Valeritas Holdings, Inc. (NASDAQ:VLRX), a medical technology company and maker of V-Go® Wearable Insulin Delivery device—a simple, all-in-one, wearable insulin delivery option for patients with diabetes—announced today positive results from the EffectiveNess of V-Go WeArable Insulin Delivery for Basal-BoLus ThErapy (ENABLE) Study.

Three poster presentations at the American Diabetes Association Meeting in Orlando, Florida, reported that patients who switched from insulin pens and syringes to V-Go significantly improved blood glucose while lowering insulin dose.

Valeritas CEO, John Timberlake, commented, “The largest study of V-Go patients to date has demonstrated that regardless of baseline insulin dose or duration of diabetes, patients who switched to V-Go significantly lowered their blood glucose.  We believe that is significant for diabetes patients, their medical professionals, payors, and Valeritas.”

Mr. Timberlake continued, “We recently reported our third consecutive quarter of record revenue which is a direct result of V-Go gaining momentum among patients with type 2 diabetes.  V-Go is discreet, simple-to-use, cost-effective, clinically proven, and the only disposable, daily insulin delivery option.”

[socialpug_tweet tweet=”Valeritas CEO, John Timberlake, commented, “The largest study of V-Go patients to date has demonstrated that regardless of baseline insulin dose or duration of diabetes, patients who switched to V-Go significantly lowered their blood glucose. We believe that is significant for diabetes patients, their medical professionals, payors, and Valeritas.”” display_tweet=”” style=”3″]

Poster 988 – EffectiveNess of V-Go WeArable Insulin Delivery for Basal-BoLus ThErapy (ENABLE) Study: A Multicenter Retrospective Real World Evaluation in Type 2 Diabetes.

The first ENABLE Study poster evaluated the clinical benefits in patients with type 2 diabetes who switched from using insulin pens and syringes to deliver their insulin regimen with V-Go for insulin delivery. The 283 patient, retrospective study demonstrated clinically and statistically significant reductions in A1C by over 1% (a measure of blood glucose control), and insulin total daily dose (TDD) at three and seven months. The percent of patients at high risk (A1C > 9%) was reduced by nearly 50% after switching to V-Go.  In addition, over 50% of all patients in the study achieved an A1C less than 8%.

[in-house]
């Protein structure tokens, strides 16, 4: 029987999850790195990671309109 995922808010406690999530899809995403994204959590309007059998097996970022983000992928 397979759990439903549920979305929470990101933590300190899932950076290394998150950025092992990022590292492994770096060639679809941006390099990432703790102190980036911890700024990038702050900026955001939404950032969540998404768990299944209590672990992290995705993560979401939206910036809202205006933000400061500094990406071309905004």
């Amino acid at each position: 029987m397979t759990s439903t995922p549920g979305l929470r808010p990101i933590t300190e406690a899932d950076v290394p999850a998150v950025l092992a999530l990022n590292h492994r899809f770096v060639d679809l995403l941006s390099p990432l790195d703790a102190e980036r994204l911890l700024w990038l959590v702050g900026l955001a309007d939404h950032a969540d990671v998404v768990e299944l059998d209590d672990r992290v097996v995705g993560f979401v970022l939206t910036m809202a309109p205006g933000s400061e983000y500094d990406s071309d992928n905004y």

“We categorize patients with an A1C above 9.0% as high risk since they are more likely to have long-term complications that impact health care costs. The significant reduction in A1C and the achievement in A1C goals after switching to V-Go in the ENABLE study has important implications for treating diabetes. By improving glycemic control, our hope is to reduce rates of complications as well as decrease health care cost, which is a priority for all healthcare systems.” said lead author and endocrinologist Ripu Hundal, M.D., of First State Endocrinology in Newark, Delaware.

After three and seven months of V-Go use, significant reductions were observed in both A1C (-1.01 and -1.04; p<0.0001) and TDD (-17 U/day and -14 U/day; p<0.0001).

Poster 989 – Achievement of Glycemic Targets when Switching from Basal-Bolus Therapy to V-Go for Insulin Delivery in Type 2 Diabetes.

The second analysis from the ENABLE study confirmed V-Go provided a clinical benefit in a patient population poorly controlled on conventional basal-bolus therapy delivered by multiple daily injections (MDI) using insulin pens and syringes.

The analysis in 186 patients with type 2 diabetes demonstrated lowering of A1C by -1.0 at three months which was sustained at seven months and statistically significant with a P<0.0001. Insulin TDD was reduced by 30% (84 U/day to 59 U/day) with V-Go use. To determine if TDD was a factor in the change in A1C, patients were separated into three approximately equal groups based on baseline TDD (< 60 U/day [mean of 46 U/day], 60 to 90 U/day [mean of 72 U/day], or > 90 U/day [mean of 134 U/day]).  Results demonstrated statistically significant A1C reductions across all TDD groups of -1.0, -0.8, -1.2, respectively, each with a P<0.001.

Poster 990 – Clinical Outcomes with V-Go in Type 2 Diabetes based on Duration of Diabetes.

The third ENABLE study poster evaluated the impact of duration of diabetes on change in A1C and insulin TDD when switching patients with type 2 diabetes from insulin delivery via insulin pen or syringe to V-Go. Patients with known duration of diabetes were stratified into five groups based on duration of diabetes (years).  Clinically and statistically significant reductions in A1C from baseline at both three and seven-month intervals were observed in all five duration of diabetes strata. All strata also benefited from reductions in TDD with the exception of the duration stratum with the lowest baseline TDD (15 to 20 years), which maintained similar dosing on V-Go compared to baseline.

“Findings from the ENABLE Study demonstrated that no matter how long a patient had been diagnosed with diabetes, switching to V-Go from insulin delivery via insulin pens and syringes resulted in significantly lower A1C levels,” said lead author, Jane Cases, M.D., of Marietta, Ohio. “We believe this positive data demonstrates that diabetes duration should not be a factor when determining which patient can benefit from using V-Go.”